After eight long years, the man at the centre of the sexsomnia case is going to jail.

38-year-old Ryan Hartman was sentenced to 12 months in prison. His victim, Rebekah D’Aoust calls it a victory for all sex assault survivors.

D’Aoust is out if the dark and into the light, as she exits the Brockville courthouse into the afternoon sun. D’Aoust says she finally feels free after 8 long years

“Victory, you know, you know it was another win for victims and survivors in the world,” she says.

D’Aoust is the victim at the centre of a sexual assault case dating back to a house party in 2011 in Oxford Mills.

Her attacker, Ryan Hartman, was convicted twice and appealed, including launching a re-trial under the sexsomnia defence, claiming he was sleeping when he attacked D’Aoust while she was asleep beside her boyfriend on an air mattress. When he lost yet again, Hartman launched a Jordan application claiming it had taken too long to get his case through the courts.

While this case has been before the courts for years, Justice Kimberley Moore ruled that the defence was responsible for much of that delay and tossed out the Jordan application, paving the way for the victim Rebekah D’Aoust to deliver her victim impact statement. And it was a powerful one.

“If I had one wish in the world for you, it would be to live a day in my shoes,” she told Hartman. “See the darkness I have to look past every day.”  D’Aoust says the rape changed her course of life, impacted her financially and emotionally and drove her to drugs and alcohol.  But today she says she is stronger and even thanked Hartman for that.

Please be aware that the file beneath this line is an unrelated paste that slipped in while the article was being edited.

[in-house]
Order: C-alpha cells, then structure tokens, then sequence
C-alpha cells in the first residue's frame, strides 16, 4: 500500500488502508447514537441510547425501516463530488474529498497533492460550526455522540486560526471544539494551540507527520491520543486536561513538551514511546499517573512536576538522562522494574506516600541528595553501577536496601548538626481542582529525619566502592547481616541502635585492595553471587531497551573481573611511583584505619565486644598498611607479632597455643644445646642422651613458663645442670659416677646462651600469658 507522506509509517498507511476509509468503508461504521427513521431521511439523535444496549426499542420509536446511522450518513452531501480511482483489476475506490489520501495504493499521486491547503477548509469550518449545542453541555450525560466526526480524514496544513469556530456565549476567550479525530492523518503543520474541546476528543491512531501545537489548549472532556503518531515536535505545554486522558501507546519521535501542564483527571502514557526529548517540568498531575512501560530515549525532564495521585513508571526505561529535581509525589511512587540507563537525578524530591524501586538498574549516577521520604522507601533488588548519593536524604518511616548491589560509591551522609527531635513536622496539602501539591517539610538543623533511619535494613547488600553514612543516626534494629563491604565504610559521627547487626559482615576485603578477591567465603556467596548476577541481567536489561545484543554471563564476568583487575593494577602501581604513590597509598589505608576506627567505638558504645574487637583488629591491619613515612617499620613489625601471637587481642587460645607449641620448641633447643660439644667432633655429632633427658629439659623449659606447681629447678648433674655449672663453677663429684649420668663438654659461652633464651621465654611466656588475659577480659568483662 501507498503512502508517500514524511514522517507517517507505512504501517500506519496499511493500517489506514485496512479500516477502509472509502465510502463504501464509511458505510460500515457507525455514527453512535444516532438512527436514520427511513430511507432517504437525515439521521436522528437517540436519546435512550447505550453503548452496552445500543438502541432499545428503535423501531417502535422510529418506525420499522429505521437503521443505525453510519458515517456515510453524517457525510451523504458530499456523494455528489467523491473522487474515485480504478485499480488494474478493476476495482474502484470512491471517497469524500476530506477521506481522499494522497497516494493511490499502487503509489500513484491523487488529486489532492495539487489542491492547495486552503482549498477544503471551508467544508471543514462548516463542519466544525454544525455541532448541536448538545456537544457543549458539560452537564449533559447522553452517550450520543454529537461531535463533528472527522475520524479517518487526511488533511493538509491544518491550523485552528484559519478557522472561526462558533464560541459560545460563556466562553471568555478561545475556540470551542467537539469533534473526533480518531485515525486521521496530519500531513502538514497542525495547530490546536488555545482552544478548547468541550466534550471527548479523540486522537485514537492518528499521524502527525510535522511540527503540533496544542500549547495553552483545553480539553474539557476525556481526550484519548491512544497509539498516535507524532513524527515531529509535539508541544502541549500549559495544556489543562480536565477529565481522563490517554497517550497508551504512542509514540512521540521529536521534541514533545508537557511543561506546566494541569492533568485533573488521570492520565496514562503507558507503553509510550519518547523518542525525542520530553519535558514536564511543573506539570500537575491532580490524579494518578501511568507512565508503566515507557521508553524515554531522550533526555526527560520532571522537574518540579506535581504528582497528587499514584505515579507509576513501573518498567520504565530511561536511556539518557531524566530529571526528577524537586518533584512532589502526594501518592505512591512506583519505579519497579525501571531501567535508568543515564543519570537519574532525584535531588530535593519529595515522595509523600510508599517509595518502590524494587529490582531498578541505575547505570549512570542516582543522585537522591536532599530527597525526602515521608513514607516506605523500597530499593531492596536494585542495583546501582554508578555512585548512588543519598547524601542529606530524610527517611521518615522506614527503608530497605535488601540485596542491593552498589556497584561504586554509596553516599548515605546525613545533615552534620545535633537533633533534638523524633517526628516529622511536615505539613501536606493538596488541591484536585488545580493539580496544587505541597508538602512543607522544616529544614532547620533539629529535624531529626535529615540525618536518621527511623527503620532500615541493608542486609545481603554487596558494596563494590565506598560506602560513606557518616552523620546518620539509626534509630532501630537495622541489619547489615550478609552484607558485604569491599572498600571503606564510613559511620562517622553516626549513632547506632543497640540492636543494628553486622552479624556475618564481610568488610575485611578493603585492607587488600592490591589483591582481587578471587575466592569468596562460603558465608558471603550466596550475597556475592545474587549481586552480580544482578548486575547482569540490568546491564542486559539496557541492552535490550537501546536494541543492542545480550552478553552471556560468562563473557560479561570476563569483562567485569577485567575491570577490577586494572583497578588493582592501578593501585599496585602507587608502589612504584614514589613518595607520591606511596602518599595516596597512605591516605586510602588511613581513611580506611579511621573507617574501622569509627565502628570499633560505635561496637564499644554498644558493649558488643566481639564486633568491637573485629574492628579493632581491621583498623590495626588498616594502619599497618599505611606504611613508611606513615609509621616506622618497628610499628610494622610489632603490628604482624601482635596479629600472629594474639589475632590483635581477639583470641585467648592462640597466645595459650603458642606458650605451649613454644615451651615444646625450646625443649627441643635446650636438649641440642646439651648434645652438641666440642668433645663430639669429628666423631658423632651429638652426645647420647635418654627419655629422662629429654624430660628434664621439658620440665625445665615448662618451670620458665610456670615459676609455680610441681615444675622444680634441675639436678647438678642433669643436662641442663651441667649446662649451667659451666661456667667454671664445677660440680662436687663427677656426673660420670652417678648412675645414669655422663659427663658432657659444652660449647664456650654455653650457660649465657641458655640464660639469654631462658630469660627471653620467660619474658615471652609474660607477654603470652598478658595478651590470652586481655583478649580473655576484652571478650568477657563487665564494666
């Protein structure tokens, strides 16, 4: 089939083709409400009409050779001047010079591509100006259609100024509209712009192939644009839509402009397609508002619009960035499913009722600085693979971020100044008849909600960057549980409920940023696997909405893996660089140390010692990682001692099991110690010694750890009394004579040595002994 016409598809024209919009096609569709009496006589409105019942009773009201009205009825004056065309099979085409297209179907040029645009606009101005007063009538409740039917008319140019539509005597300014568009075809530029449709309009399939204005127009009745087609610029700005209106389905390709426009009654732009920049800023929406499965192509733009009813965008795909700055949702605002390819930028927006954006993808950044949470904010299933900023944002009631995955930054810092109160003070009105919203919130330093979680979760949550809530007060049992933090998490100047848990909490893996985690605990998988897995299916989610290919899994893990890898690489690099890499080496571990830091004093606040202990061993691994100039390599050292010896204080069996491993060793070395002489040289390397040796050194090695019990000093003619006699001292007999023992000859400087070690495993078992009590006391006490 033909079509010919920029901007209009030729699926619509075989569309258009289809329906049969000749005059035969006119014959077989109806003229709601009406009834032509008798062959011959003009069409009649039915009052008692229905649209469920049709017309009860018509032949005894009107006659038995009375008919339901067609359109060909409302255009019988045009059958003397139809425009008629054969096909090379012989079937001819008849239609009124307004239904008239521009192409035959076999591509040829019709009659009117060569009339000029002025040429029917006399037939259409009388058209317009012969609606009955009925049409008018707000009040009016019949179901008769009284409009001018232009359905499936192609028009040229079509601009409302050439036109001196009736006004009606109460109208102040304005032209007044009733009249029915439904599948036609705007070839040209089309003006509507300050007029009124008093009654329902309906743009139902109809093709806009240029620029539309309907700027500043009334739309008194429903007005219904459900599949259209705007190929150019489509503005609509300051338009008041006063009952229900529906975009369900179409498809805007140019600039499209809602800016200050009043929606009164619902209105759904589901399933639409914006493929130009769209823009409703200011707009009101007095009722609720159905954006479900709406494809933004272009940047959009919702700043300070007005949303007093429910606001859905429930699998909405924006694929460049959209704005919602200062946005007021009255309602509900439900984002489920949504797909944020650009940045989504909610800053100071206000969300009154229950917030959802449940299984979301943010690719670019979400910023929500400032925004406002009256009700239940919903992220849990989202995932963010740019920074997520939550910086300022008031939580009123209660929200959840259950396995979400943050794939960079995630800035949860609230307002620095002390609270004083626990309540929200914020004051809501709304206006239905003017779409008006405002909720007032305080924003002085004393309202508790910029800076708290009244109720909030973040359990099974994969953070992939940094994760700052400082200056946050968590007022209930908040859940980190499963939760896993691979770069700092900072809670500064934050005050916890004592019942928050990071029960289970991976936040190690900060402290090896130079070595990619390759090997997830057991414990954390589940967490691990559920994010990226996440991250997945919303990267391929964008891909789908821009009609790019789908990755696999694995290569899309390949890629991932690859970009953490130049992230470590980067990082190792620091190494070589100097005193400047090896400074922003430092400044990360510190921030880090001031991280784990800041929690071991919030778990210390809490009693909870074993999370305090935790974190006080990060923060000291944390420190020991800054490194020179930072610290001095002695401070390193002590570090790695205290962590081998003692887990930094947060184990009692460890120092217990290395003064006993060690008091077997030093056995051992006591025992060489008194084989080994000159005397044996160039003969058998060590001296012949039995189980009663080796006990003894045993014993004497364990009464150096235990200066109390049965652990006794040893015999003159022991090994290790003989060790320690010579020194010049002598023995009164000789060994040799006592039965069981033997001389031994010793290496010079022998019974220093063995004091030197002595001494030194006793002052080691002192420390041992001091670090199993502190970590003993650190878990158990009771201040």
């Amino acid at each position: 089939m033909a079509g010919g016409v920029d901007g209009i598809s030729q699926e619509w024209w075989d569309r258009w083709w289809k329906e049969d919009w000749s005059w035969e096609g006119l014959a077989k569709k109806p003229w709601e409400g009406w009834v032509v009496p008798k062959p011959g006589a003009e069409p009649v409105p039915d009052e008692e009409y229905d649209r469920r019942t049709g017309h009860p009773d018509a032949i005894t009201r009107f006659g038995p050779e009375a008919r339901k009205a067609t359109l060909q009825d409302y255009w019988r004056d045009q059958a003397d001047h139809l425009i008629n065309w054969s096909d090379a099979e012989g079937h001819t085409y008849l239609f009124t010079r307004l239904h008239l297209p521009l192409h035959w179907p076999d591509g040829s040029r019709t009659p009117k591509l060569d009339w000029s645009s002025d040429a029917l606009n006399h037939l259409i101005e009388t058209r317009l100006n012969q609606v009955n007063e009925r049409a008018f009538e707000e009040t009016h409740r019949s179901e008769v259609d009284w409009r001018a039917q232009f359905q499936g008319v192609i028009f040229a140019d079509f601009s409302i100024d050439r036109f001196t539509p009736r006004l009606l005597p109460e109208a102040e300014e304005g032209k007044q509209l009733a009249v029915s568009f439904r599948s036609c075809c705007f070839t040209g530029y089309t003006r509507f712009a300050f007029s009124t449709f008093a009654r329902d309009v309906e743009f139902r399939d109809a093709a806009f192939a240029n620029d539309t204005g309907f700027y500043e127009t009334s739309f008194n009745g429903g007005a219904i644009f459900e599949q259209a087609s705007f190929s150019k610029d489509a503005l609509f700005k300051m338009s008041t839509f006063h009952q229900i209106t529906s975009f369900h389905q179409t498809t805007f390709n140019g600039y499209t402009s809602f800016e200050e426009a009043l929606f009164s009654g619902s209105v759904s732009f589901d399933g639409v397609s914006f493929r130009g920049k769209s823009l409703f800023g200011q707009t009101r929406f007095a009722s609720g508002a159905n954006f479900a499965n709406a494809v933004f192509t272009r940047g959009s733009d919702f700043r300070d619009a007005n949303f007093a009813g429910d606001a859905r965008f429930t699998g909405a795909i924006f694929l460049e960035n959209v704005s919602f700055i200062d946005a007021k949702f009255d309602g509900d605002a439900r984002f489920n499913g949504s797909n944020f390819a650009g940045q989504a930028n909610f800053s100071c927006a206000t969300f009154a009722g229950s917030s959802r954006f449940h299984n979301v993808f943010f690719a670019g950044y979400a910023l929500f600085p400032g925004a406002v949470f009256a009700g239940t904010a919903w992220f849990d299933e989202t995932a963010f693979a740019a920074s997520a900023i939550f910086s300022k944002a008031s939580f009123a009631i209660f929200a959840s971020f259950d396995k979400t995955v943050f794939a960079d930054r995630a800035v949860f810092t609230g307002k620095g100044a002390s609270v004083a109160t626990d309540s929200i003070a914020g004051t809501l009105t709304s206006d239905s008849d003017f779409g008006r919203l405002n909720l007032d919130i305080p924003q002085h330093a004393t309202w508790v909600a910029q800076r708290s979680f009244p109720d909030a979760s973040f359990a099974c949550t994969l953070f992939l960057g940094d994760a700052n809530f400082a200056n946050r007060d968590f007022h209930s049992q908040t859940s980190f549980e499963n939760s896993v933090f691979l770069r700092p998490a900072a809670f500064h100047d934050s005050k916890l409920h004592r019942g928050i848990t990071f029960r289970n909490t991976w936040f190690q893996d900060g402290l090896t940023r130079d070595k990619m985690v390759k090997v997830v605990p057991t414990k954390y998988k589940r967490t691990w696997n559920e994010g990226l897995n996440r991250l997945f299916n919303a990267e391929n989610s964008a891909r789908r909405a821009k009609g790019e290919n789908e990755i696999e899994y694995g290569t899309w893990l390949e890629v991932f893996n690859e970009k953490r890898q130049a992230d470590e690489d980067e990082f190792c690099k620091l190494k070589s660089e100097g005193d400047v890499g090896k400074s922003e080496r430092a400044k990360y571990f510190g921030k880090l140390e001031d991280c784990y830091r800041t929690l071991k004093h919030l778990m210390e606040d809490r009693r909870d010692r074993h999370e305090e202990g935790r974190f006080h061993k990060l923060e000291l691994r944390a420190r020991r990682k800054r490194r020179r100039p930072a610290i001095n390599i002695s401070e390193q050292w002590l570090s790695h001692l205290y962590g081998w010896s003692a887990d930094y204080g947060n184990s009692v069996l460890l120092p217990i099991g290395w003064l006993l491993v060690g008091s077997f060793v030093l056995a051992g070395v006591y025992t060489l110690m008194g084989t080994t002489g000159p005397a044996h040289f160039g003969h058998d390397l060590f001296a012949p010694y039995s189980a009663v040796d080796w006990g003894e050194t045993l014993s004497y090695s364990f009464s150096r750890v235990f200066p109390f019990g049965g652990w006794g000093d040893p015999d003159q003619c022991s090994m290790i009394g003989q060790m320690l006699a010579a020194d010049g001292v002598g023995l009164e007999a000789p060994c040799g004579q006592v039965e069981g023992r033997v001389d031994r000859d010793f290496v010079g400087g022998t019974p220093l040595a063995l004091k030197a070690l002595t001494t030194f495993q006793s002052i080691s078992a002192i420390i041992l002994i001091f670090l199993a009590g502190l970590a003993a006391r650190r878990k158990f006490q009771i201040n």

“I'd like advocate for other victims and survivors, hopefully across the country and, who knows, maybe one day around the world. But I've learned a lot from this and hopefully I can help other people through my story.”

Blair Crew, with Queen’s Legal Aid, provides advice to sexual assault survivors and says D’Aoust will empower other victims.

“It was empowering to hear that Bekah did not regret the initial decision to come forward. But she's an individual that the police believed, that there were charges laid, that the Crown attorney went forward with the charges and ultimately saw a conviction. And that's not something that happens in the vast majority of cases,” Crew said outside court.

Hartman was asked if he wanted to address the court. He declined to say anything, leaving his victim, now an advocate and survivor, to have the last word.  She told court

“Eight years ago you made a choice that changed my life forever.  Today, I am letting go of that.   Today, I am free.

“He's completely and utterly guilty in the eyes of the law,” D’Aoust said, “In a sense I am free from this and I'm ready to start living my life.”